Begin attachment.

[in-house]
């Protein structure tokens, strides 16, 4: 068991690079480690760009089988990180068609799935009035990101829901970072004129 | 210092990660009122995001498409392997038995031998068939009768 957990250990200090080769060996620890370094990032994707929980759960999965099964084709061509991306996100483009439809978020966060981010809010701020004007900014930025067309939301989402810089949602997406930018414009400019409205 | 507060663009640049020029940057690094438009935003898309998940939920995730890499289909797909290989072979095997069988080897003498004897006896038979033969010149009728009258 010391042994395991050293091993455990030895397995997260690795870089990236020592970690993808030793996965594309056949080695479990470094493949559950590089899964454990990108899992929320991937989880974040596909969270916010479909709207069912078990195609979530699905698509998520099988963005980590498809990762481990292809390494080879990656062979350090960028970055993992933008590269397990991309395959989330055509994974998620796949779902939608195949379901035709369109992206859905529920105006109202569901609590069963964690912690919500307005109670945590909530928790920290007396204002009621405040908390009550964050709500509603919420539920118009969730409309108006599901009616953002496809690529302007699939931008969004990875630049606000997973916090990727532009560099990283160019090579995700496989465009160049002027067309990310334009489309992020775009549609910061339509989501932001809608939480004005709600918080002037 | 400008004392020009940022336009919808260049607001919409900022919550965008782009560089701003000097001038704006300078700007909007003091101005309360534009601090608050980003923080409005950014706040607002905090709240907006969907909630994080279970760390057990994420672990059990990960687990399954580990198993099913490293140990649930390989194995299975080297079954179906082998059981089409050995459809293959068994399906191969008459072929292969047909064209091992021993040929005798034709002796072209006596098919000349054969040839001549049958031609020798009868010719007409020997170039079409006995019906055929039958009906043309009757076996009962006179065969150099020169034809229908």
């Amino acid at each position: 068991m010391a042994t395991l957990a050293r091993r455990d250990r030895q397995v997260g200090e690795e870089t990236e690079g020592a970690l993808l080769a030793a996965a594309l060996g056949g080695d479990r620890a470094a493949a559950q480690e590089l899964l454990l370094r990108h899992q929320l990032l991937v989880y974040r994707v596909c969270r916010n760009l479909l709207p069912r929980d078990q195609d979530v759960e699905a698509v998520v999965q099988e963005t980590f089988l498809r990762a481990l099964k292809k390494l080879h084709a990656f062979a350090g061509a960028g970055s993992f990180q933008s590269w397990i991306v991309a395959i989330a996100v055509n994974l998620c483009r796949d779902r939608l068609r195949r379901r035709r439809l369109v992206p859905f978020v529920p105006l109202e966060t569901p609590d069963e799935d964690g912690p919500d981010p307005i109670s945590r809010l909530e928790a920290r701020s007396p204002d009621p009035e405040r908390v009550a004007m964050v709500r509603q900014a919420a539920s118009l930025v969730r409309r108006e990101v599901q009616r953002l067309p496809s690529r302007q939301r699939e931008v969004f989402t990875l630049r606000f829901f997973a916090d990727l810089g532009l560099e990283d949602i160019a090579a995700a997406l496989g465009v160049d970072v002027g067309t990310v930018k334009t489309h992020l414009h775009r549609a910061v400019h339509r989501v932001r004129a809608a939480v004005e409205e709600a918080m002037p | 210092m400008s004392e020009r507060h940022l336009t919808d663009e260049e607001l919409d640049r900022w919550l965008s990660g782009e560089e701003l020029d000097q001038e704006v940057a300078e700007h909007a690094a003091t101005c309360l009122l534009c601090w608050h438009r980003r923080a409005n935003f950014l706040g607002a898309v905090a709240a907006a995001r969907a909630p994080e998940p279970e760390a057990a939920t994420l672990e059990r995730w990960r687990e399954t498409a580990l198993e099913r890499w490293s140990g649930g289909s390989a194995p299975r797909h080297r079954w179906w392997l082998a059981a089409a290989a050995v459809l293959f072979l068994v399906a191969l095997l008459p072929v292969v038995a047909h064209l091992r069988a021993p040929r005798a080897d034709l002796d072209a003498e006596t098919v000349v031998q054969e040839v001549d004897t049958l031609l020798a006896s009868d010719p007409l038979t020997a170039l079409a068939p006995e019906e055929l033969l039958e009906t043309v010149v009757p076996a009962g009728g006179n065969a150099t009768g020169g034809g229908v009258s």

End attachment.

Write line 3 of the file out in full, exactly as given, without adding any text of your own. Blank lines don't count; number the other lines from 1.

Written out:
């Amino acid at each position: 068991m010391a042994t395991l957990a050293r091993r455990d250990r030895q397995v997260g200090e690795e870089t990236e690079g020592a970690l993808l080769a030793a996965a594309l060996g056949g080695d479990r620890a470094a493949a559950q480690e590089l899964l454990l370094r990108h899992q929320l990032l991937v989880y974040r994707v596909c969270r916010n760009l479909l709207p069912r929980d078990q195609d979530v759960e699905a698509v998520v999965q099988e963005t980590f089988l498809r990762a481990l099964k292809k390494l080879h084709a990656f062979a350090g061509a960028g970055s993992f990180q933008s590269w397990i991306v991309a395959i989330a996100v055509n994974l998620c483009r796949d779902r939608l068609r195949r379901r035709r439809l369109v992206p859905f978020v529920p105006l109202e966060t569901p609590d069963e799935d964690g912690p919500d981010p307005i109670s945590r809010l909530e928790a920290r701020s007396p204002d009621p009035e405040r908390v009550a004007m964050v709500r509603q900014a919420a539920s118009l930025v969730r409309r108006e990101v599901q009616r953002l067309p496809s690529r302007q939301r699939e931008v969004f989402t990875l630049r606000f829901f997973a916090d990727l810089g532009l560099e990283d949602i160019a090579a995700a997406l496989g465009v160049d970072v002027g067309t990310v930018k334009t489309h992020l414009h775009r549609a910061v400019h339509r989501v932001r004129a809608a939480v004005e409205e709600a918080m002037p | 210092m400008s004392e020009r507060h940022l336009t919808d663009e260049e607001l919409d640049r900022w919550l965008s990660g782009e560089e701003l020029d000097q001038e704006v940057a300078e700007h909007a690094a003091t101005c309360l009122l534009c601090w608050h438009r980003r923080a409005n935003f950014l706040g607002a898309v905090a709240a907006a995001r969907a909630p994080e998940p279970e760390a057990a939920t994420l672990e059990r995730w990960r687990e399954t498409a580990l198993e099913r890499w490293s140990g649930g289909s390989a194995p299975r797909h080297r079954w179906w392997l082998a059981a089409a290989a050995v459809l293959f072979l068994v399906a191969l095997l008459p072929v292969v038995a047909h064209l091992r069988a021993p040929r005798a080897d034709l002796d072209a003498e006596t098919v000349v031998q054969e040839v001549d004897t049958l031609l020798a006896s009868d010719p007409l038979t020997a170039l079409a068939p006995e019906e055929l033969l039958e009906t043309v010149v009757p076996a009962g009728g006179n065969a150099t009768g020169g034809g229908v009258s």